Preserving Your Harvest

Preserving Your Harvest

Folks, this one’s a keeper, so get out your scissors and save it in your gardening library.

With cold weather upon us, everyone should be working to save your harvest, either by storing or preserving. Canning, drying, and freezing, are good ways of preserving your crops such as beans, corn, peas, peppers, summer squash, and tomatoes. They need to be done immediately after picking, while crops are fresh and tasty. Whether you cold-store or preserve your produce depends on the type of food you’ve grown, your facilities, and your family’s eating preferences.

Cold storage of vegetables such as cabbage, beets, carrots, potatoes, squash, and turnips can give you the best tasting and healthiest food of the four methods, and may even be the least expensive in the long run. And you can eat every one of these garden-fresh even 4 to 6 months after they’ve been harvested! However it requires some careful preparation, so let’s discuss how best to prepare for and store your fall harvest.

If your garden is very small and you don’t have much to store, you may be able to use an old refrigerator, or a barrel buried in the back yard. However, for those who are serious about providing fresh food for your families, I recommend a root cellar, either under the house or buried outside. You can set it into the side of a hill or dig a hole 4’ to 5’ deep in a corner of the yard, build the cellar, and cover it with the excess dirt. This will help insulate it and maintain the low, but not freezing temperatures you need. Provide yourself a small door and insulate it well.

The drawing shows a 6’-tall 4’ X 6’ root cellar intended to be built under the crawl space in a home with no basement.This same plan will work in your yard. The wooden floor is optional, and at least half the space may be better left open to the soil beneath.

Harvest your crops at peak maturity and store only those which are free of disease or damage. Don’t harvest for storage until late fall, since more starches are converted to sugars by the cool weather. Root crops should be picked fresh and stored immediately. Potatoes and squash, on the other hand, first need to be cured at 60-75 degrees for 7 to 14 days. Most produce should be stored at just above freezing temperatures, except winter squash, which does better at or above 50 degrees.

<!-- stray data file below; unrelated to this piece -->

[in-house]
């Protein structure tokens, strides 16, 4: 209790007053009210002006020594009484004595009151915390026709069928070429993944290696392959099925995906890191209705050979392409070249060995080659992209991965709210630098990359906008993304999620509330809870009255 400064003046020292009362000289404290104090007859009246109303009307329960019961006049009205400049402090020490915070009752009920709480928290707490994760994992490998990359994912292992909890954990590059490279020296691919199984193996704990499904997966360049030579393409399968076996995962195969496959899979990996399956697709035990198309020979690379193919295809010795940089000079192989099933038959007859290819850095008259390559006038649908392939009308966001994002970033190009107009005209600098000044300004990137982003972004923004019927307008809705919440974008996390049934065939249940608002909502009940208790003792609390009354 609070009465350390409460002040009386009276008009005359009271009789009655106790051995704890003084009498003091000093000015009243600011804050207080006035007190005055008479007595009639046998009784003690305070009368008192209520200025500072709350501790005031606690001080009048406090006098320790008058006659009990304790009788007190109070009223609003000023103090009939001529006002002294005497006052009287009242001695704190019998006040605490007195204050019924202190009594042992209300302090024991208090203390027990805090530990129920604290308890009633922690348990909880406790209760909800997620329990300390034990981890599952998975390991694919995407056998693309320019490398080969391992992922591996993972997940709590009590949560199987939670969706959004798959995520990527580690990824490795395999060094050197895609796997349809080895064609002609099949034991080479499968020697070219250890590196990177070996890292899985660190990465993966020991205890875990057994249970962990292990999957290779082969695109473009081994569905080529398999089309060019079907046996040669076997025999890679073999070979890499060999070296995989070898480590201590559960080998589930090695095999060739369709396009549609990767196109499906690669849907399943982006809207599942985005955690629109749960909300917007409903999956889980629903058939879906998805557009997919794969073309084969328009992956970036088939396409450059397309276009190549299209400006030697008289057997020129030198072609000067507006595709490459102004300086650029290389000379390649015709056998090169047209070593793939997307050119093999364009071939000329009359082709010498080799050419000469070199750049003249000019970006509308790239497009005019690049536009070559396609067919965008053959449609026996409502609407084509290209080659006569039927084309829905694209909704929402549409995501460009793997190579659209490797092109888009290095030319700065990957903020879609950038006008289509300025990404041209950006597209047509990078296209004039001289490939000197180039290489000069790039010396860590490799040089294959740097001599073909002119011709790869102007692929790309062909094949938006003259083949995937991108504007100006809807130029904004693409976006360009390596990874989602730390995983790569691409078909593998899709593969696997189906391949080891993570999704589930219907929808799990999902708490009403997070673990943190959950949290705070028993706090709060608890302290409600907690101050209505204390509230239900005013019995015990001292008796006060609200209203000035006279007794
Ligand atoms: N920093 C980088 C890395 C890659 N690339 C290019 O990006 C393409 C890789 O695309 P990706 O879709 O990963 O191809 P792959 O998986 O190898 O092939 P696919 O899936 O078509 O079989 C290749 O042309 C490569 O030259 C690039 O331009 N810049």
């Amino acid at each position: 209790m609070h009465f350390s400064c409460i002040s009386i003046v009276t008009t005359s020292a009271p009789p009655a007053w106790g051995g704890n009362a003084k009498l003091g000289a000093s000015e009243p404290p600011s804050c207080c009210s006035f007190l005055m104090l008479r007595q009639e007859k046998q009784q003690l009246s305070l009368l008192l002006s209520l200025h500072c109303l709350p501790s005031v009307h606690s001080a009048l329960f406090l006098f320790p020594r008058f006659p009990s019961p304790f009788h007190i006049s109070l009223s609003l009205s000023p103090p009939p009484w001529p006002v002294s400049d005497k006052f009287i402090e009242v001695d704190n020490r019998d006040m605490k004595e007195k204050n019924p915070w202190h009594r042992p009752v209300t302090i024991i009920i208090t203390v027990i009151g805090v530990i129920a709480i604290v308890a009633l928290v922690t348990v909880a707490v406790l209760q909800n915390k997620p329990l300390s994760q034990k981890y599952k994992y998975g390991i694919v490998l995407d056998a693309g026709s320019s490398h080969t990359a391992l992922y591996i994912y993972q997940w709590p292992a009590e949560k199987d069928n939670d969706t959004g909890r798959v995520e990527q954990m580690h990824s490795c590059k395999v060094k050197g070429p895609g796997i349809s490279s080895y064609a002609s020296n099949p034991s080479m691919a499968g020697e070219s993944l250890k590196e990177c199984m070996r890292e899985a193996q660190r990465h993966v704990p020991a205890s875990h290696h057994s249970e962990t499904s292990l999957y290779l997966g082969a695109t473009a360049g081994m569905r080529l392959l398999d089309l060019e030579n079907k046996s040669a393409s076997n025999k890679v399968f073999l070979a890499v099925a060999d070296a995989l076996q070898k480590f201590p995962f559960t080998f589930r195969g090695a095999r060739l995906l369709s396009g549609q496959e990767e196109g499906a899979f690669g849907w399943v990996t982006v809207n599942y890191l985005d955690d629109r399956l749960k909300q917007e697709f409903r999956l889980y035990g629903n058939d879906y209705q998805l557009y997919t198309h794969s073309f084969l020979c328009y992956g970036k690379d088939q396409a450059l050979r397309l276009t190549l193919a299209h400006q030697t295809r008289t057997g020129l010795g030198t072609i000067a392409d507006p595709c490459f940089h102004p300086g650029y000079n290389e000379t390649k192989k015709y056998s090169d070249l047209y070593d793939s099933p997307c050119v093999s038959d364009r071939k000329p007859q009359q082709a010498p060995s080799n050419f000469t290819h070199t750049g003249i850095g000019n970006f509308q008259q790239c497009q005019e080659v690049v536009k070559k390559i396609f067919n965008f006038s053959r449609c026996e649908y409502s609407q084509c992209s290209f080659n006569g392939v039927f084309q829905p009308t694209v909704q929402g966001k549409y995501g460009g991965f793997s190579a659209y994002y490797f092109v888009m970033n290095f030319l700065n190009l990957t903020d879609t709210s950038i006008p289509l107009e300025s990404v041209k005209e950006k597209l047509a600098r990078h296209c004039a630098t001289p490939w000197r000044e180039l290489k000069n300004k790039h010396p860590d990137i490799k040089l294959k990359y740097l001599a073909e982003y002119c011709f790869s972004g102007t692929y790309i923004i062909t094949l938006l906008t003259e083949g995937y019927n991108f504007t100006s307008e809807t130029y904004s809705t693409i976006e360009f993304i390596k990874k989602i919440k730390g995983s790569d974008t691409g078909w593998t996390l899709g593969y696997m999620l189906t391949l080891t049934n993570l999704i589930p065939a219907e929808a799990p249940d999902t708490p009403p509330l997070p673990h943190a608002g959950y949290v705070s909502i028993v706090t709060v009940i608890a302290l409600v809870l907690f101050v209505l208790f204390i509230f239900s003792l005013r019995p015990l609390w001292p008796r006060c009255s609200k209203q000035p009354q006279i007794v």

Your root crops will stay fresh and sweet for months if you harvest them with roots intact and pack them in wet sawdust. Cabbage and other brassicas also need their roots. Remove outer leaves, then pack the roots in wet sawdust, leaving the cabbage exposed. Provide separation between crops to avoid mixing flavors, and to keep squash dry.

Potatoes should not be as wet as the root crops. They will do well in temperatures below 40 degrees, but pack them in moist, rather than wet sawdust. Peat moss and sand, or combinations of all three, can be substituted for straight sawdust, but are not as ideal. I recommend you work with your neighbors to find a sawmill and obtain a truckload.

Onions and garlic also store well. they can handle cold temperatures but, like winter squash, they do better with humidity only 60 to 70 percent. Therefore these should be up off the damp floor, on shelves or hung from the ceiling. A cold basement can also work, but remember to provide separation from living areas to avoid their strong smell.

Remember, cold temperatures are essential for good long-term storage of produce, but do not let them freeze! Insulate your root cellar well. Good healthy eating to you!

The Author:

Jim Kennard, President – Food For Everyone Foundation – “Teaching the world to grow food one family at a time.”
Mittleider Gardening Magic

© 2003 – James B. Kennard

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